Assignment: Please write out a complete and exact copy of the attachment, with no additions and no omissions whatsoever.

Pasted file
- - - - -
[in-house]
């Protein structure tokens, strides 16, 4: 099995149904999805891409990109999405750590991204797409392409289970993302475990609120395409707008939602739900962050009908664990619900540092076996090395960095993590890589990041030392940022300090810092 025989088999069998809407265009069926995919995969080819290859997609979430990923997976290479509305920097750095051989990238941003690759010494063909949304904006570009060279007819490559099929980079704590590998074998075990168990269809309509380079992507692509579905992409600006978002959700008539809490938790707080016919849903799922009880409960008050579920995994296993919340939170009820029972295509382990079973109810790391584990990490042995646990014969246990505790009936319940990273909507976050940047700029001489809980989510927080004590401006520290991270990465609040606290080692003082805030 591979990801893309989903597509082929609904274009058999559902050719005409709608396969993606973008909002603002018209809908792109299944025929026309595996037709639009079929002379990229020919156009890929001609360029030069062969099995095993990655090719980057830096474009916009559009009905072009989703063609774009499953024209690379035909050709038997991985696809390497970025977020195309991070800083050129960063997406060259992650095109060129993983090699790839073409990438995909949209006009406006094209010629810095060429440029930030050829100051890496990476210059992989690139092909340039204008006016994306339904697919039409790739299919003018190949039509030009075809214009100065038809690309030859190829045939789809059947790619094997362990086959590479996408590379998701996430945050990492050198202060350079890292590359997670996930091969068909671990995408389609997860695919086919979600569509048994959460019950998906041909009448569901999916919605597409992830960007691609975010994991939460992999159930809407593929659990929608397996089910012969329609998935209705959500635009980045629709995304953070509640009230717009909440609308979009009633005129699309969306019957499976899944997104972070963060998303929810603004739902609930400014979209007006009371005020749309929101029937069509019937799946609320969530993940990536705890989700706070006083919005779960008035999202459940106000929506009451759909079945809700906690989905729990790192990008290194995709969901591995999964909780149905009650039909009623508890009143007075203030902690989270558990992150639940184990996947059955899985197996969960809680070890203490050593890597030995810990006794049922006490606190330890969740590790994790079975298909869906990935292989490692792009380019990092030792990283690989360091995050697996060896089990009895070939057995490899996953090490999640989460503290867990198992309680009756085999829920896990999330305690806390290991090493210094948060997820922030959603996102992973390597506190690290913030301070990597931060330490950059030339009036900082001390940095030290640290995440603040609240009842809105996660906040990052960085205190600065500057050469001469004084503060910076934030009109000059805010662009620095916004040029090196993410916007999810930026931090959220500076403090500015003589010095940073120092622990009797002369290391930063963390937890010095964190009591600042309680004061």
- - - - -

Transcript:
[in-house]
């Protein structure tokens, strides 16, 4: 099995149904999805891409990109999405750590991204797409392409289970993302475990609120395409707008939602739900962050009908664990619900540092076996090395960095993590890589990041030392940022300090810092 025989088999069998809407265009069926995919995969080819290859997609979430990923997976290479509305920097750095051989990238941003690759010494063909949304904006570009060279007819490559099929980079704590590998074998075990168990269809309509380079992507692509579905992409600006978002959700008539809490938790707080016919849903799922009880409960008050579920995994296993919340939170009820029972295509382990079973109810790391584990990490042995646990014969246990505790009936319940990273909507976050940047700029001489809980989510927080004590401006520290991270990465609040606290080692003082805030 591979990801893309989903597509082929609904274009058999559902050719005409709608396969993606973008909002603002018209809908792109299944025929026309595996037709639009079929002379990229020919156009890929001609360029030069062969099995095993990655090719980057830096474009916009559009009905072009989703063609774009499953024209690379035909050709038997991985696809390497970025977020195309991070800083050129960063997406060259992650095109060129993983090699790839073409990438995909949209006009406006094209010629810095060429440029930030050829100051890496990476210059992989690139092909340039204008006016994306339904697919039409790739299919003018190949039509030009075809214009100065038809690309030859190829045939789809059947790619094997362990086959590479996408590379998701996430945050990492050198202060350079890292590359997670996930091969068909671990995408389609997860695919086919979600569509048994959460019950998906041909009448569901999916919605597409992830960007691609975010994991939460992999159930809407593929659990929608397996089910012969329609998935209705959500635009980045629709995304953070509640009230717009909440609308979009009633005129699309969306019957499976899944997104972070963060998303929810603004739902609930400014979209007006009371005020749309929101029937069509019937799946609320969530993940990536705890989700706070006083919005779960008035999202459940106000929506009451759909079945809700906690989905729990790192990008290194995709969901591995999964909780149905009650039909009623508890009143007075203030902690989270558990992150639940184990996947059955899985197996969960809680070890203490050593890597030995810990006794049922006490606190330890969740590790994790079975298909869906990935292989490692792009380019990092030792990283690989360091995050697996060896089990009895070939057995490899996953090490999640989460503290867990198992309680009756085999829920896990999330305690806390290991090493210094948060997820922030959603996102992973390597506190690290913030301070990597931060330490950059030339009036900082001390940095030290640290995440603040609240009842809105996660906040990052960085205190600065500057050469001469004084503060910076934030009109000059805010662009620095916004040029090196993410916007999810930026931090959220500076403090500015003589010095940073120092622990009797002369290391930063963390937890010095964190009591600042309680004061």